Service Design in Government 2022: Our main takeaways

Photo of Danielle Stone

Senior Designer

5 minute read

Service Designers Danielle Stone and Amy Thornley share some of their key learnings and takeaways from SDinGov 2022 conference, held in Edinburgh last month.

Service Design in Government 2022 saw a very welcome return to real-world meetups. The conference, held annually, is aimed at both government and agency employees who manage, design or develop public services and civic tech. Amy Thornley and Danielle Stone from Nexer’s Service Design team travelled up to Edinburgh to immerse themselves in discussions and workshops over two days under the shadow of Arthur’s Seat.

Amy Thornley and Danielle Stone smiling with Arthur's Seat behind them

Danielle’s take: Taking inclusion up a level  

For me one of the themes of the conference that really stood out was inclusion. This is an obvious one for us, so we were keen to hear the experiences of other thought leaders in this space.

We talk a lot about ensuring we, as the people in the room designing things, must take steps to include diverse perspectives in our research. The message of many of this year’s speakers was that we can go further than that. In her Keynote, Shabira Papain advocated including people with lived experience in the design process, keeping them included in the process and the outcomes and collaborating with 'community researchers' to unlock deeper, often unseen experiences within those communities.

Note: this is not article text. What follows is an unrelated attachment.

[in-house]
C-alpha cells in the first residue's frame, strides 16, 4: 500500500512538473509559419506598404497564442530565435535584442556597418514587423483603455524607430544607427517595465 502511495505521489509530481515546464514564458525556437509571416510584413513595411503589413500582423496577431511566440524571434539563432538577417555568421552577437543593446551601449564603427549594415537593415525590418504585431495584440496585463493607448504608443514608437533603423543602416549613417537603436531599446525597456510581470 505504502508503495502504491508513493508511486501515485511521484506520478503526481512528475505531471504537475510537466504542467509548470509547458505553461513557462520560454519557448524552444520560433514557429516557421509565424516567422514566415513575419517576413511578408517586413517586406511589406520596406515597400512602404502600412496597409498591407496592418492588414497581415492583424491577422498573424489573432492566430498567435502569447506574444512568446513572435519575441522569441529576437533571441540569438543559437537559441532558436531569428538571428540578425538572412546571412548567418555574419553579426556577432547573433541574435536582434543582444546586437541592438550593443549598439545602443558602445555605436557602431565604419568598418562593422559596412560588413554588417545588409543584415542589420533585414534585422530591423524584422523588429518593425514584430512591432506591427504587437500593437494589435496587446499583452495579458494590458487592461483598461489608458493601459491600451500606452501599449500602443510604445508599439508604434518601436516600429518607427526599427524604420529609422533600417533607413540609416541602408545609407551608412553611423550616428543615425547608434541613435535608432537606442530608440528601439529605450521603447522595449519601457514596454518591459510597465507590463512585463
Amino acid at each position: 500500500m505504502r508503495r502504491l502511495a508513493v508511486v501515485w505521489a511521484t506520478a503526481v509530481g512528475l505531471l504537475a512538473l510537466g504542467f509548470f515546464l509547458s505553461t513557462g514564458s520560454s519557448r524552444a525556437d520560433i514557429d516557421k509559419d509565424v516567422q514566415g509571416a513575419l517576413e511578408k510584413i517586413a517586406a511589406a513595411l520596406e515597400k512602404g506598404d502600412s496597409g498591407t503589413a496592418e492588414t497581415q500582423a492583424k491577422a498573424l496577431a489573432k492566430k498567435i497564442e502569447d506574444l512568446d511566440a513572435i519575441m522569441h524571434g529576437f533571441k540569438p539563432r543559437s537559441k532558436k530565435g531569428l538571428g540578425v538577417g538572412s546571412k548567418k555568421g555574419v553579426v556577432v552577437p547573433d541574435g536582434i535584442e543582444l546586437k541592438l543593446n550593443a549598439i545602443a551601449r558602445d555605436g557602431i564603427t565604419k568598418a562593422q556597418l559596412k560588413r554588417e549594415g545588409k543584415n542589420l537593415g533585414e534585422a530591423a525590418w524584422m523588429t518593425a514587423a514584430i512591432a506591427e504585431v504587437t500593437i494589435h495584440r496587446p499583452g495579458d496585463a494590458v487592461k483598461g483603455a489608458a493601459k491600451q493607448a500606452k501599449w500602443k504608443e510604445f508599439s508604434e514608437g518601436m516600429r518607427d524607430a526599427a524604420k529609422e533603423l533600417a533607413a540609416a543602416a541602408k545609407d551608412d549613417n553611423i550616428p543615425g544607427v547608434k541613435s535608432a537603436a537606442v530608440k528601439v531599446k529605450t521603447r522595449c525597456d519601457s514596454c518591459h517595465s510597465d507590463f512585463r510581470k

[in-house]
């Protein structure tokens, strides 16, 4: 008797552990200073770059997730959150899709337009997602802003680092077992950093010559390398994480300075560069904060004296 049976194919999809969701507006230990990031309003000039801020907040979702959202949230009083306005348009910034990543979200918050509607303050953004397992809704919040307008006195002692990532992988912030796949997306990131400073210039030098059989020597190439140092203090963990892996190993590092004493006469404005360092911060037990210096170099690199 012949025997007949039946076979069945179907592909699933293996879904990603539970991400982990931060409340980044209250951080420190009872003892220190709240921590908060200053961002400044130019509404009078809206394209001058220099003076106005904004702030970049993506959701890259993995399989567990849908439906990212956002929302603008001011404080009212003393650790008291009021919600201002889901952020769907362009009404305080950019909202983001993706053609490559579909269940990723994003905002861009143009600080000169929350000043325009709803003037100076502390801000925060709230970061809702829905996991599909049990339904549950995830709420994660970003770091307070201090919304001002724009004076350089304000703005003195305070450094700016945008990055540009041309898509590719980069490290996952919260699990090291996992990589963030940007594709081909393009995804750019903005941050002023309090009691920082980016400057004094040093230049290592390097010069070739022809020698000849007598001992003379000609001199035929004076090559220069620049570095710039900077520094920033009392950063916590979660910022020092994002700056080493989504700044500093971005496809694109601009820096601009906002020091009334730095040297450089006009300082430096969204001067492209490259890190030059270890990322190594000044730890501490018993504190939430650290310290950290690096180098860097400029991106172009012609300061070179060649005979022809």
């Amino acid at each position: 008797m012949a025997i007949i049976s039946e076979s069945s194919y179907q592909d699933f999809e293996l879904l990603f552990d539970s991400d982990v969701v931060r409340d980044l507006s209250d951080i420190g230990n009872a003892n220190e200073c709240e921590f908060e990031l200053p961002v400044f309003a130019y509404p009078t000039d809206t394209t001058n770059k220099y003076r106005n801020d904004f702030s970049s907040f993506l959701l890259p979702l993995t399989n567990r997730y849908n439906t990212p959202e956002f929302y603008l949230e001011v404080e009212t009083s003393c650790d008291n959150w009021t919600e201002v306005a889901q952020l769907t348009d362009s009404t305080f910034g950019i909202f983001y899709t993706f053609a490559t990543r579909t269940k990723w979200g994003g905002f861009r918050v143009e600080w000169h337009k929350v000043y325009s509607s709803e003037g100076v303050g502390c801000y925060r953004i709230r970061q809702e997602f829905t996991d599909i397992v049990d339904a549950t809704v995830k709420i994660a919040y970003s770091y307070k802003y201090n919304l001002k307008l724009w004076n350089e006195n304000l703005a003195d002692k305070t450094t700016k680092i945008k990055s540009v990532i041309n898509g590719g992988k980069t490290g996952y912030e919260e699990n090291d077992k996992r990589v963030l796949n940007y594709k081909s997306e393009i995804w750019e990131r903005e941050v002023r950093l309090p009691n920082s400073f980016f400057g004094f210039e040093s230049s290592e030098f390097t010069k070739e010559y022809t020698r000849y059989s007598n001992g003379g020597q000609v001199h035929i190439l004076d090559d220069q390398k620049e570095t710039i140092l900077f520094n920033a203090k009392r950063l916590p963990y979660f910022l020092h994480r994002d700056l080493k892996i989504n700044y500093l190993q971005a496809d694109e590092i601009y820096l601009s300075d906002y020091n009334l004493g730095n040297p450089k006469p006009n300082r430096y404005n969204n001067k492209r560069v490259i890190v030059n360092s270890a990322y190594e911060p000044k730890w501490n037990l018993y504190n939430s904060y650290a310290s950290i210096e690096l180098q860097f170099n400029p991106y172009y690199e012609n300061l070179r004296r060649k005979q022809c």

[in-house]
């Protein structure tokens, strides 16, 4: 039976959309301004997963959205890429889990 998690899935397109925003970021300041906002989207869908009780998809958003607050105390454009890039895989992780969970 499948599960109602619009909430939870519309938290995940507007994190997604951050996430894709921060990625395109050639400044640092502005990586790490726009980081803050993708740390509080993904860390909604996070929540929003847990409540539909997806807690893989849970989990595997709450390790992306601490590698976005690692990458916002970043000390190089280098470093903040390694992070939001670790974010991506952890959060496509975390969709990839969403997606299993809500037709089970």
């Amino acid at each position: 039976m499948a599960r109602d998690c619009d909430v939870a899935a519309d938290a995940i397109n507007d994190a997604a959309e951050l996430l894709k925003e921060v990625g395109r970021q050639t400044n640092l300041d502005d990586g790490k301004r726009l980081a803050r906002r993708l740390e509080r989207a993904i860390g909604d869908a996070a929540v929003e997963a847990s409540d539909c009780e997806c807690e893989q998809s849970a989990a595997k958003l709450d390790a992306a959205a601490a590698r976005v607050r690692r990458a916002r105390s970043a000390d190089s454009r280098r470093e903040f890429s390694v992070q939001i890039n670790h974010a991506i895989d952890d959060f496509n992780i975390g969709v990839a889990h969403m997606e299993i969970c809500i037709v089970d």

In their session about design for better cities, Stephanie Wade and Ruben Ocampo described how this kind of relationship could make a huge impact. They explained that "having someone as a bridge between us and justice-involved residents [unlocked conversations] in a matter of months that would have taken us years."

In our last session of the conference, we were treated to a lightning talk by Ozzy Anwar. Ozzy described his journey from prison inmate to working as an inclusive design advocate in the justice system. Hearing Ozzy's perspective was a huge breath of fresh air. He got the loudest applause of the conference. It's not often that you hear whoops and cheers at the end of a talk. 

This recurring theme was inspiring, and I could see opportunities in some of the connections that Nexer has been forging with organisations like The Responsible Tech Collective, Diverse and Equal and the Disability Confident employer scheme, as well as with our colleagues who are strengthening connections and advocating for people with hearing loss (specifically Usher Syndrome) and neurodivergent communities.

Dani’s four key takeaways: 

  • Include people with lived experience in the design process
  • Consider intersectionality rather than simplistic views of minority groups or communities
  • 'Design for the 20%' of the most underrepresented user groups first
  • Don't be tokenistic about bringing those voices into the design process